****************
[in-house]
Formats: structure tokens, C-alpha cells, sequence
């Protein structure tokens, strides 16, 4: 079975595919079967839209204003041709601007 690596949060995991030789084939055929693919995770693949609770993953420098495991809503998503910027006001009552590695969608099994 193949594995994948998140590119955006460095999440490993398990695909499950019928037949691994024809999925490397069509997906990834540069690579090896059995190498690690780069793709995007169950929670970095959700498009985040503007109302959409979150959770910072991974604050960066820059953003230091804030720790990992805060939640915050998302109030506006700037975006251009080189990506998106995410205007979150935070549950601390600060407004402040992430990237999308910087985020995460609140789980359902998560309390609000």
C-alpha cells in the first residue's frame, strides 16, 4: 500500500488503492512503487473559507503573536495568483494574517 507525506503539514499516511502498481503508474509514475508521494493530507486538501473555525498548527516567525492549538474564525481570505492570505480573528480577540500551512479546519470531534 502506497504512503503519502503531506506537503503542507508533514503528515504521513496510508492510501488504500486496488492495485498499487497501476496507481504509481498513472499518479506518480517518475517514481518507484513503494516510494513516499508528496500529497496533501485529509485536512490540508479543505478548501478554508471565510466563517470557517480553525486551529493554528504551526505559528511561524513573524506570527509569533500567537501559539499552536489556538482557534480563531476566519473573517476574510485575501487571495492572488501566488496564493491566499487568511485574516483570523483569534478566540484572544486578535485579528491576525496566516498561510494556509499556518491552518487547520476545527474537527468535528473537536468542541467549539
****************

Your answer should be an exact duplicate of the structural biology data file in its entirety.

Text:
[in-house]
Formats: structure tokens, C-alpha cells, sequence
């Protein structure tokens, strides 16, 4: 079975595919079967839209204003041709601007 690596949060995991030789084939055929693919995770693949609770993953420098495991809503998503910027006001009552590695969608099994 193949594995994948998140590119955006460095999440490993398990695909499950019928037949691994024809999925490397069509997906990834540069690579090896059995190498690690780069793709995007169950929670970095959700498009985040503007109302959409979150959770910072991974604050960066820059953003230091804030720790990992805060939640915050998302109030506006700037975006251009080189990506998106995410205007979150935070549950601390600060407004402040992430990237999308910087985020995460609140789980359902998560309390609000």
C-alpha cells in the first residue's frame, strides 16, 4: 500500500488503492512503487473559507503573536495568483494574517 507525506503539514499516511502498481503508474509514475508521494493530507486538501473555525498548527516567525492549538474564525481570505492570505480573528480577540500551512479546519470531534 502506497504512503503519502503531506506537503503542507508533514503528515504521513496510508492510501488504500486496488492495485498499487497501476496507481504509481498513472499518479506518480517518475517514481518507484513503494516510494513516499508528496500529497496533501485529509485536512490540508479543505478548501478554508471565510466563517470557517480553525486551529493554528504551526505559528511561524513573524506570527509569533500567537501559539499552536489556538482557534480563531476566519473573517476574510485575501487571495492572488501566488496564493491566499487568511485574516483570523483569534478566540484572544486578535485579528491576525496566516498561510494556509499556518491552518487547520476545527474537527468535528473537536468542541467549539